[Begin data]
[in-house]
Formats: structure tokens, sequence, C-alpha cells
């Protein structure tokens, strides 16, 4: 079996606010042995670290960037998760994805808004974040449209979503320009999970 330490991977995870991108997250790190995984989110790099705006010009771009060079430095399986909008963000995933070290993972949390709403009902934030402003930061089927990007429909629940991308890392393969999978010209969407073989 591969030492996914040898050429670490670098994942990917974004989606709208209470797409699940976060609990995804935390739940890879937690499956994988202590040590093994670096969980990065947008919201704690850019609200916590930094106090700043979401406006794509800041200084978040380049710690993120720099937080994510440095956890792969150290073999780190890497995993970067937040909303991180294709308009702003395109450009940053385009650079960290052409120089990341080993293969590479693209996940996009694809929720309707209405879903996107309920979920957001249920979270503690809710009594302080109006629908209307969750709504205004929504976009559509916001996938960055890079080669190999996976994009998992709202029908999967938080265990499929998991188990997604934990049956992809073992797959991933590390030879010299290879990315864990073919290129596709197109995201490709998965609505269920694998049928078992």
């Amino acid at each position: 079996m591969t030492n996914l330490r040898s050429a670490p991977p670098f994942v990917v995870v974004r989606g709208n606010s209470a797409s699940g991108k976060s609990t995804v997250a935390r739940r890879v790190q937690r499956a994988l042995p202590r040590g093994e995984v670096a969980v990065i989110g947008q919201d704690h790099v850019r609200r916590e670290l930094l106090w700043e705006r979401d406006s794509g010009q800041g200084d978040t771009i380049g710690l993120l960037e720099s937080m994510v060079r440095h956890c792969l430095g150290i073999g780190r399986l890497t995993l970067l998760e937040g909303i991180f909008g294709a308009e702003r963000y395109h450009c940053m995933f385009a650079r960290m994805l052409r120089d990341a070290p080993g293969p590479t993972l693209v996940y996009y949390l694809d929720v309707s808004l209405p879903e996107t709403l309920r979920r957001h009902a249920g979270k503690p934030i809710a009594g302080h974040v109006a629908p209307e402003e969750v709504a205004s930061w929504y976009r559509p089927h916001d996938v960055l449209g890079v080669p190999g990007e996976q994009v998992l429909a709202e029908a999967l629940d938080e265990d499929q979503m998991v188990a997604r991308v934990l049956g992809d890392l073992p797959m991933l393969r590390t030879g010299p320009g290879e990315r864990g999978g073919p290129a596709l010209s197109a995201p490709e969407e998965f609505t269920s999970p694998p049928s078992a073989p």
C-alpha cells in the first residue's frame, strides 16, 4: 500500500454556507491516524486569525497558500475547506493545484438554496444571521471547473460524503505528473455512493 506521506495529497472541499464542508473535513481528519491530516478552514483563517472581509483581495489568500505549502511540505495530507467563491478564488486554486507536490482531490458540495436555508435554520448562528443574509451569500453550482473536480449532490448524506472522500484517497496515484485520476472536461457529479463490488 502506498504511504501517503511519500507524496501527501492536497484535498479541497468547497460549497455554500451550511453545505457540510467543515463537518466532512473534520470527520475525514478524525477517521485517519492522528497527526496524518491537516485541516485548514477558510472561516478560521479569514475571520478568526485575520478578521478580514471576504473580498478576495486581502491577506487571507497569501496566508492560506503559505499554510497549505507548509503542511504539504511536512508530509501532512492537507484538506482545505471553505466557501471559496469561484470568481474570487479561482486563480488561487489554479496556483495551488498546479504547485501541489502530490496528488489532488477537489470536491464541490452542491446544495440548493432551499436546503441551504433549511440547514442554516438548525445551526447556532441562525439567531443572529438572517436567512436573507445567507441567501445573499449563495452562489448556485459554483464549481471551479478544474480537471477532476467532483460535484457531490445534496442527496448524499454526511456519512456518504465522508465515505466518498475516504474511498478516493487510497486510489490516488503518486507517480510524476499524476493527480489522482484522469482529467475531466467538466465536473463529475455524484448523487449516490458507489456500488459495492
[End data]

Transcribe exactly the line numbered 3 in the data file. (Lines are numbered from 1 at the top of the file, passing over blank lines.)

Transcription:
């Protein structure tokens, strides 16, 4: 079996606010042995670290960037998760994805808004974040449209979503320009999970 330490991977995870991108997250790190995984989110790099705006010009771009060079430095399986909008963000995933070290993972949390709403009902934030402003930061089927990007429909629940991308890392393969999978010209969407073989 591969030492996914040898050429670490670098994942990917974004989606709208209470797409699940976060609990995804935390739940890879937690499956994988202590040590093994670096969980990065947008919201704690850019609200916590930094106090700043979401406006794509800041200084978040380049710690993120720099937080994510440095956890792969150290073999780190890497995993970067937040909303991180294709308009702003395109450009940053385009650079960290052409120089990341080993293969590479693209996940996009694809929720309707209405879903996107309920979920957001249920979270503690809710009594302080109006629908209307969750709504205004929504976009559509916001996938960055890079080669190999996976994009998992709202029908999967938080265990499929998991188990997604934990049956992809073992797959991933590390030879010299290879990315864990073919290129596709197109995201490709998965609505269920694998049928078992």